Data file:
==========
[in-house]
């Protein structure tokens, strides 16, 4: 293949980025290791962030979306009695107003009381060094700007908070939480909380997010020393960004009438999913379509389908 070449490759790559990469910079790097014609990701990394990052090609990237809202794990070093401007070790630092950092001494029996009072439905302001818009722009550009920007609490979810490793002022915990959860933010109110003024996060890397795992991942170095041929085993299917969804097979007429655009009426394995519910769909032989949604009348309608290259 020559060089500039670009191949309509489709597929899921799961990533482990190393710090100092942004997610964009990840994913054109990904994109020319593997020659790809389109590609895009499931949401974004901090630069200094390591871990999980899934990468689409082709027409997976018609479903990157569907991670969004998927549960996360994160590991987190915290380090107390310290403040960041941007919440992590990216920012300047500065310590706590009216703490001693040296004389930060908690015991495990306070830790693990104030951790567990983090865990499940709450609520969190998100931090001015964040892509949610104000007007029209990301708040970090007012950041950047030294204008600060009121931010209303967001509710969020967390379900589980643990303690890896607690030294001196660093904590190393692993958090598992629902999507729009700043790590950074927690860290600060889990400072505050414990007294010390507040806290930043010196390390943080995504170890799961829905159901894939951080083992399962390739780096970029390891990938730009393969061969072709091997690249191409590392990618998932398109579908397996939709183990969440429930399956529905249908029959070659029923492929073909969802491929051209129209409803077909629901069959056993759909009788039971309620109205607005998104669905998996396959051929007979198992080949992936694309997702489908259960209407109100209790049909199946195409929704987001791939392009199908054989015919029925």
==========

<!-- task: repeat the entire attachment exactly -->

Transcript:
[in-house]
């Protein structure tokens, strides 16, 4: 293949980025290791962030979306009695107003009381060094700007908070939480909380997010020393960004009438999913379509389908 070449490759790559990469910079790097014609990701990394990052090609990237809202794990070093401007070790630092950092001494029996009072439905302001818009722009550009920007609490979810490793002022915990959860933010109110003024996060890397795992991942170095041929085993299917969804097979007429655009009426394995519910769909032989949604009348309608290259 020559060089500039670009191949309509489709597929899921799961990533482990190393710090100092942004997610964009990840994913054109990904994109020319593997020659790809389109590609895009499931949401974004901090630069200094390591871990999980899934990468689409082709027409997976018609479903990157569907991670969004998927549960996360994160590991987190915290380090107390310290403040960041941007919440992590990216920012300047500065310590706590009216703490001693040296004389930060908690015991495990306070830790693990104030951790567990983090865990499940709450609520969190998100931090001015964040892509949610104000007007029209990301708040970090007012950041950047030294204008600060009121931010209303967001509710969020967390379900589980643990303690890896607690030294001196660093904590190393692993958090598992629902999507729009700043790590950074927690860290600060889990400072505050414990007294010390507040806290930043010196390390943080995504170890799961829905159901894939951080083992399962390739780096970029390891990938730009393969061969072709091997690249191409590392990618998932398109579908397996939709183990969440429930399956529905249908029959070659029923492929073909969802491929051209129209409803077909629901069959056993759909009788039971309620109205607005998104669905998996396959051929007979198992080949992936694309997702489908259960209407109100209790049909199946195409929704987001791939392009199908054989015919029925």